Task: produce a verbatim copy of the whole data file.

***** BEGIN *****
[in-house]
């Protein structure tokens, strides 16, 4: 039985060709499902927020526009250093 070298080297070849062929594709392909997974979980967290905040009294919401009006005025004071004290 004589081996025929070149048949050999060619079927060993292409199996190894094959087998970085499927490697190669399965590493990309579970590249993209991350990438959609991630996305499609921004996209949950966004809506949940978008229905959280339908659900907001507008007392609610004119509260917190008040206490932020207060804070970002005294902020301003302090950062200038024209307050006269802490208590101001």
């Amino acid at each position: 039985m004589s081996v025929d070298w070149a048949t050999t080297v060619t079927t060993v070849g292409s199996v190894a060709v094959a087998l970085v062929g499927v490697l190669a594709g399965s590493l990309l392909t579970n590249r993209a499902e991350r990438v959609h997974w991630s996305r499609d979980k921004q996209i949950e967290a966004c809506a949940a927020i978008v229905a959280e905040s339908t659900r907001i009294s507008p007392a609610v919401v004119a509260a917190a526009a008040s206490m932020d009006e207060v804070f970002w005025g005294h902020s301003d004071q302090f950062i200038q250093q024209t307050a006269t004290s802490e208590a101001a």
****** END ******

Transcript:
[in-house]
């Protein structure tokens, strides 16, 4: 039985060709499902927020526009250093 070298080297070849062929594709392909997974979980967290905040009294919401009006005025004071004290 004589081996025929070149048949050999060619079927060993292409199996190894094959087998970085499927490697190669399965590493990309579970590249993209991350990438959609991630996305499609921004996209949950966004809506949940978008229905959280339908659900907001507008007392609610004119509260917190008040206490932020207060804070970002005294902020301003302090950062200038024209307050006269802490208590101001």
């Amino acid at each position: 039985m004589s081996v025929d070298w070149a048949t050999t080297v060619t079927t060993v070849g292409s199996v190894a060709v094959a087998l970085v062929g499927v490697l190669a594709g399965s590493l990309l392909t579970n590249r993209a499902e991350r990438v959609h997974w991630s996305r499609d979980k921004q996209i949950e967290a966004c809506a949940a927020i978008v229905a959280e905040s339908t659900r907001i009294s507008p007392a609610v919401v004119a509260a917190a526009a008040s206490m932020d009006e207060v804070f970002w005025g005294h902020s301003d004071q302090f950062i200038q250093q024209t307050a006269t004290s802490e208590a101001a």